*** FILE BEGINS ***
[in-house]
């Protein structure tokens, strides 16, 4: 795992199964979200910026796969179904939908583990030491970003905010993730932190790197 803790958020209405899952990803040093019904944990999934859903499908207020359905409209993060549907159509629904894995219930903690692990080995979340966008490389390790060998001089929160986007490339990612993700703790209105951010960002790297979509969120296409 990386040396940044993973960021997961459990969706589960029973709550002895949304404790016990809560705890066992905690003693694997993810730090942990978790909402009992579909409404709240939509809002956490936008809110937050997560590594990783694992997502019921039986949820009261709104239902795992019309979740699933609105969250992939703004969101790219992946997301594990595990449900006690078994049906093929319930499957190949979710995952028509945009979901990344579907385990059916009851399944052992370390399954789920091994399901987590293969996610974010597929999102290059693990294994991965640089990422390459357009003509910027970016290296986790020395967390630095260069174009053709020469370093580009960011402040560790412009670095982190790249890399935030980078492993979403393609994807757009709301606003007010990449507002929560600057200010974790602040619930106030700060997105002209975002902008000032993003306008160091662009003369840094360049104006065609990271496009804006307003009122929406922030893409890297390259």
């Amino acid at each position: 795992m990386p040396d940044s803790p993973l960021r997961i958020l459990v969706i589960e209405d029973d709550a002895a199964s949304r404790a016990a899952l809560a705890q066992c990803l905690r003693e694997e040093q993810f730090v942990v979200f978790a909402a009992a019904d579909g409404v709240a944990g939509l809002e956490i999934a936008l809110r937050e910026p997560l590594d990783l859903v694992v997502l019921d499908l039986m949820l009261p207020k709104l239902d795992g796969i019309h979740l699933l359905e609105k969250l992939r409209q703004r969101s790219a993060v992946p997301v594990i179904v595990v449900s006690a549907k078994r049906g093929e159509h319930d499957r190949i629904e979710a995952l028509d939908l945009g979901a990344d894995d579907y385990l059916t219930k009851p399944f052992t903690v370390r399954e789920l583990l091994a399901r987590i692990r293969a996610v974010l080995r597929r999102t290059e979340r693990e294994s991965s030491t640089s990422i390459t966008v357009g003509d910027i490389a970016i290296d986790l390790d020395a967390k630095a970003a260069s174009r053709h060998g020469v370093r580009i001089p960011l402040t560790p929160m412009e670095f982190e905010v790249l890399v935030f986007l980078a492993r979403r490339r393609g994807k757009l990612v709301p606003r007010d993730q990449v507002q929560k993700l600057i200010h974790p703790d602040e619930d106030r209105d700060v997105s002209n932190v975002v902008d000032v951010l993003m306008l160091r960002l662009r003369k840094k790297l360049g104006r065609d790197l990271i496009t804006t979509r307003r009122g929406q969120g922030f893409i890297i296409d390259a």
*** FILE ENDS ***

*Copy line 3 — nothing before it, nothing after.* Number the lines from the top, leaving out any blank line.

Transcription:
């Amino acid at each position: 795992m990386p040396d940044s803790p993973l960021r997961i958020l459990v969706i589960e209405d029973d709550a002895a199964s949304r404790a016990a899952l809560a705890q066992c990803l905690r003693e694997e040093q993810f730090v942990v979200f978790a909402a009992a019904d579909g409404v709240a944990g939509l809002e956490i999934a936008l809110r937050e910026p997560l590594d990783l859903v694992v997502l019921d499908l039986m949820l009261p207020k709104l239902d795992g796969i019309h979740l699933l359905e609105k969250l992939r409209q703004r969101s790219a993060v992946p997301v594990i179904v595990v449900s006690a549907k078994r049906g093929e159509h319930d499957r190949i629904e979710a995952l028509d939908l945009g979901a990344d894995d579907y385990l059916t219930k009851p399944f052992t903690v370390r399954e789920l583990l091994a399901r987590i692990r293969a996610v974010l080995r597929r999102t290059e979340r693990e294994s991965s030491t640089s990422i390459t966008v357009g003509d910027i490389a970016i290296d986790l390790d020395a967390k630095a970003a260069s174009r053709h060998g020469v370093r580009i001089p960011l402040t560790p929160m412009e670095f982190e905010v790249l890399v935030f986007l980078a492993r979403r490339r393609g994807k757009l990612v709301p606003r007010d993730q990449v507002q929560k993700l600057i200010h974790p703790d602040e619930d106030r209105d700060v997105s002209n932190v975002v902008d000032v951010l993003m306008l160091r960002l662009r003369k840094k790297l360049g104006r065609d790197l990271i496009t804006t979509r307003r009122g929406q969120g922030f893409i890297i296409d390259a």